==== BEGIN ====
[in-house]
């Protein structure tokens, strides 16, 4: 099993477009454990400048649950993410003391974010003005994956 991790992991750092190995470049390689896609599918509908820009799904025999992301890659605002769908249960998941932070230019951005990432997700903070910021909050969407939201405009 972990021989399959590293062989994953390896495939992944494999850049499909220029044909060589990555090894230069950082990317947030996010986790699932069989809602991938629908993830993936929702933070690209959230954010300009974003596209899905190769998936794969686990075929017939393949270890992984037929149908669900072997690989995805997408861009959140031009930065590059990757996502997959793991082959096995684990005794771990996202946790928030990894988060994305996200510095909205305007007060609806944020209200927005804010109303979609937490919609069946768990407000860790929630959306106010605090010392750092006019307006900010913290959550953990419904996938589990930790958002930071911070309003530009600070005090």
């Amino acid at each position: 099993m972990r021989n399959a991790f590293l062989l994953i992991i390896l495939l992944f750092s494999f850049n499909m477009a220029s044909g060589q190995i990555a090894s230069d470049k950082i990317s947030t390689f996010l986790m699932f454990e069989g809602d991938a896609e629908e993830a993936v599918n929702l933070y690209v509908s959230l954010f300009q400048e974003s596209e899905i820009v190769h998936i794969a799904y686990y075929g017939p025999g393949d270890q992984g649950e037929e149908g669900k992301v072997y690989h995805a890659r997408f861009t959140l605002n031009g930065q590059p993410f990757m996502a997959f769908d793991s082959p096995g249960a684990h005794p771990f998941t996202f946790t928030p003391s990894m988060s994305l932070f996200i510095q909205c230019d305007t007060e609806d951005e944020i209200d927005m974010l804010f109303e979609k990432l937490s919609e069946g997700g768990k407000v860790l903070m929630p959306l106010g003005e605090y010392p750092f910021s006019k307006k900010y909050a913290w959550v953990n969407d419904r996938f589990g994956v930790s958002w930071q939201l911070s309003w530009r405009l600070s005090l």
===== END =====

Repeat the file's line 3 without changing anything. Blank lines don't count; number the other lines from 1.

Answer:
């Amino acid at each position: 099993m972990r021989n399959a991790f590293l062989l994953i992991i390896l495939l992944f750092s494999f850049n499909m477009a220029s044909g060589q190995i990555a090894s230069d470049k950082i990317s947030t390689f996010l986790m699932f454990e069989g809602d991938a896609e629908e993830a993936v599918n929702l933070y690209v509908s959230l954010f300009q400048e974003s596209e899905i820009v190769h998936i794969a799904y686990y075929g017939p025999g393949d270890q992984g649950e037929e149908g669900k992301v072997y690989h995805a890659r997408f861009t959140l605002n031009g930065q590059p993410f990757m996502a997959f769908d793991s082959p096995g249960a684990h005794p771990f998941t996202f946790t928030p003391s990894m988060s994305l932070f996200i510095q909205c230019d305007t007060e609806d951005e944020i209200d927005m974010l804010f109303e979609k990432l937490s919609e069946g997700g768990k407000v860790l903070m929630p959306l106010g003005e605090y010392p750092f910021s006019k307006k900010y909050a913290w959550v953990n969407d419904r996938f589990g994956v930790s958002w930071q939201l911070s309003w530009r405009l600070s005090l």